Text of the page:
6. Mr. (or Mrs or Miss) Taiwo, I am a proud Nigerian. I am not castigating the man, I am simply speaking the truth. So if Philip tells me that he has discovered that all Nigerians have immunity to the common cold, do I just accept that without questioning it? I will celebrate anyone who has achieved anything great, Nigerian or not. but I cannot listen to a pack of lies and sit down quietly.

  7. Ogunyemi Bankole Taiwo26 March 2010 at 13:37

    Hi Boso,Nice Response.
    However, Can you Stand an Open Debate/Discussion with him on this issue?

  8. Read the facts in my post. If he (or anyone else) has evidence to prove I am wrong, I will be more than happy to apologise.

  9. @ Ogunyemi Bankole: the truth is that we have sang the praises of Mediocrity for too long. I was inspired as a young person by Emeagwali's story that I read in the Guardian newspaper as a kid in 1996. When I carried out more research on the guy recently, I found out the he is nothing but a Chalartan. this is not about being patriotic or not; its about standing up for the truth. I would rather tread the path of honesty rathet than national "altruism". the other guy name Oyibo is even worse; he is simply deluded. we know our intellectual icons; the Soyinkas, Achebes etc

  10. @Jokobaba: Thank you. I only found out about Gabriel Oyibo today, from facebook, where I also posted this story. Like you said, no one can dispute the achievements of Soyinka and Achebe, but we need real heroes, not imagined ones.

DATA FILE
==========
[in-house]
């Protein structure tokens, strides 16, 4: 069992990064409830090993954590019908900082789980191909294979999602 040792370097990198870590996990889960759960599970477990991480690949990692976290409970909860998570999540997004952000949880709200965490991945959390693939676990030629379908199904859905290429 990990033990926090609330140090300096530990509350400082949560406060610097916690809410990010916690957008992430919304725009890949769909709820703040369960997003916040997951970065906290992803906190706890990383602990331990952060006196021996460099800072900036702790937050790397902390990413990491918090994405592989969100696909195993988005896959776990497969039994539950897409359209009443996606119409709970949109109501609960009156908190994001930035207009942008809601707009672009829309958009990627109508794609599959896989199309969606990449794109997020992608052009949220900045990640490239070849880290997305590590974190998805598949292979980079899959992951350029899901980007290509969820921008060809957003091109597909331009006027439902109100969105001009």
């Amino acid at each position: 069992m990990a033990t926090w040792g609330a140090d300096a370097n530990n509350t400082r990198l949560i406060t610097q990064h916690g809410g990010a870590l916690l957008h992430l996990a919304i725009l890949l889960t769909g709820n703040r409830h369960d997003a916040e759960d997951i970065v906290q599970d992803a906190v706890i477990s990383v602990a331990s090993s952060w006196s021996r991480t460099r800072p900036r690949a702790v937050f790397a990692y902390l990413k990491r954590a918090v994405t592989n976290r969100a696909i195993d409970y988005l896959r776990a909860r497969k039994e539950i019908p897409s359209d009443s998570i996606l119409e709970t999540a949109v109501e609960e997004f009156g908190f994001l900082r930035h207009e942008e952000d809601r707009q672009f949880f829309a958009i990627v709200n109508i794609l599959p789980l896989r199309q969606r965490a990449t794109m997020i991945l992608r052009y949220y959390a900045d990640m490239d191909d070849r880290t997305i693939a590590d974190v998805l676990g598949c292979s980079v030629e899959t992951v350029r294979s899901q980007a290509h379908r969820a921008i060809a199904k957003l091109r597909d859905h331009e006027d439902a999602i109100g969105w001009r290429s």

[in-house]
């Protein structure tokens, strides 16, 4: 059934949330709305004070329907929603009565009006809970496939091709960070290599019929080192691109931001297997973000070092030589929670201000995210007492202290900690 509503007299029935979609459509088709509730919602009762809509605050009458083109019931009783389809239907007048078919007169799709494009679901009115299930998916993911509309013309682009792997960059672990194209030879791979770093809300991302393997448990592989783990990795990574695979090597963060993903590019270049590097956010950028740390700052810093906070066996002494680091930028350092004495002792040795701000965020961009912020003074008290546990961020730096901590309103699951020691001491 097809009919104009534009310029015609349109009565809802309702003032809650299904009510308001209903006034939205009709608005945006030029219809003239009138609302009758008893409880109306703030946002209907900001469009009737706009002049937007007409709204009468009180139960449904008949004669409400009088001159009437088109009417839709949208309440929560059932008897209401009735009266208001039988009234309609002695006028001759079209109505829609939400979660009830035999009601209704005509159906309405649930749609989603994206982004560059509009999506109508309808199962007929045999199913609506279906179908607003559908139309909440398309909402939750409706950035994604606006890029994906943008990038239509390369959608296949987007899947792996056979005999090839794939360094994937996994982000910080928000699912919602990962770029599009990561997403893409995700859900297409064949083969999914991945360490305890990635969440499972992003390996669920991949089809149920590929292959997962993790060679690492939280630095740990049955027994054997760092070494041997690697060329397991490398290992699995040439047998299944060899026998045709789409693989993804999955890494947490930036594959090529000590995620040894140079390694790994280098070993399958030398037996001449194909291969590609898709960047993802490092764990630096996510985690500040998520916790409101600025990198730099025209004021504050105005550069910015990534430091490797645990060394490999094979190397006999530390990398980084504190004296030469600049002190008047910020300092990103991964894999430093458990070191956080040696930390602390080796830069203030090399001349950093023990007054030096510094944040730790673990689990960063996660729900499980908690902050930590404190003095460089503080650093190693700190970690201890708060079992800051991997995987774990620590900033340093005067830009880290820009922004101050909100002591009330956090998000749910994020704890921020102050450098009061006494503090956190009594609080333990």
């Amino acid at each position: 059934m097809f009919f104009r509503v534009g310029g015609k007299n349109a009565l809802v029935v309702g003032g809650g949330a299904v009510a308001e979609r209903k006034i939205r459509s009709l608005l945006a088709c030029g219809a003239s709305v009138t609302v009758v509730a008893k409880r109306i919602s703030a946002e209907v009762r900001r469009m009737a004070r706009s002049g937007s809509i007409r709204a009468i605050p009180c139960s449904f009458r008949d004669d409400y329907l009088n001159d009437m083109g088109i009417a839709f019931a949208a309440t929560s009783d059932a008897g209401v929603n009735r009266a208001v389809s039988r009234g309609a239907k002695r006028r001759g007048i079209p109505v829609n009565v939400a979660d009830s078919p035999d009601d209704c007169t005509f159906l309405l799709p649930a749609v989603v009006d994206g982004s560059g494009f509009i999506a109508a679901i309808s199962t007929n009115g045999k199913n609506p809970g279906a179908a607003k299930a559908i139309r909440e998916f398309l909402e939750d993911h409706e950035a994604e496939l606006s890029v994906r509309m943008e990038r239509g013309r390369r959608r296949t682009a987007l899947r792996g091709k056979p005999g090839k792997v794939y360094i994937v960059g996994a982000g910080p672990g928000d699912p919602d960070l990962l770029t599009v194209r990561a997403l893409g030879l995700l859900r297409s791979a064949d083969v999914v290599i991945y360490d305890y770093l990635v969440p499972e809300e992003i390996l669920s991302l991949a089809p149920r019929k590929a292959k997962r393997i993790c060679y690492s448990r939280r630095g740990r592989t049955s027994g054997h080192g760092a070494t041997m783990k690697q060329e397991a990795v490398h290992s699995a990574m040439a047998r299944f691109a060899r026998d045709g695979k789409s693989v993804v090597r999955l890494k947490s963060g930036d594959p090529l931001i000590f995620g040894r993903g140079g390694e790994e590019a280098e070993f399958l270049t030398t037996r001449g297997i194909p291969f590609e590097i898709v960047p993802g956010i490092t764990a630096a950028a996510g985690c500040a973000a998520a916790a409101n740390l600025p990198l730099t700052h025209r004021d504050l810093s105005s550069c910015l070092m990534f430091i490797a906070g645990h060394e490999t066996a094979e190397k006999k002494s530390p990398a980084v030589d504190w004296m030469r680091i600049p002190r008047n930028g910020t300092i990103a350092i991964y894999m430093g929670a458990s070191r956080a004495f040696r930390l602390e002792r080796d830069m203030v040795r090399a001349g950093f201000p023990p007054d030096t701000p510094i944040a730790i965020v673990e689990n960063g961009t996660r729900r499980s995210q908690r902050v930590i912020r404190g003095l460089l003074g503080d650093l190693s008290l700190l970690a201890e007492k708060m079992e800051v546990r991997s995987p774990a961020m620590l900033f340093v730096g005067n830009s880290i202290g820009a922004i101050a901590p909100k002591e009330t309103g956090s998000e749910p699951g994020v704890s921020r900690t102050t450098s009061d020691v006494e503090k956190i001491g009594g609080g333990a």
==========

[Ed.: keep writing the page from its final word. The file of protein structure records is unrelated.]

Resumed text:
I would also like to say that I am not attacking Emeagwali because he in Nigerian. I would have written this if he was Chinese, Indian, British or American, as long as I had the facts to back me up.

    This is not about nationality. Actually, it is about poor editorial control at the BBC.

  11. http://www.saharareporters.com/report/how-philip-emeagwali-lied-his-way-fame

    The story continues to unravel. Sahara Reporters tears him a new one.

  12. [...] Comments Boso on Digital Giant? Says who?Scary Rob on Never Forget……….jrpb on Big Fan?BOSO.ME » Blog Archive » [...]

  13. I support you Boso.

    Honesty should not be redefined if our brother is involved. It's not about pulling anyone down, but more about standing up for the truth with evidence to back it up.

    This would be a warning to other intellectual 419s. Kudos Boso

  14. He is wearing a football strip with ball in hand in one of his pictures, does that mean he never played for arsenal? or is this a coded message.. "foul"

  15. Just checked PE website, saw a pic of him in full football strip with ball in hand. does that mean he did not really once play for Arsenal? Or is this a coded maessage to all of us..handball.. U get it? FOUL

  16. He is wearing a football strip with ball in hand in one of his pictures, does that mean he never played for arsenal? or is this a coded message.. "foul"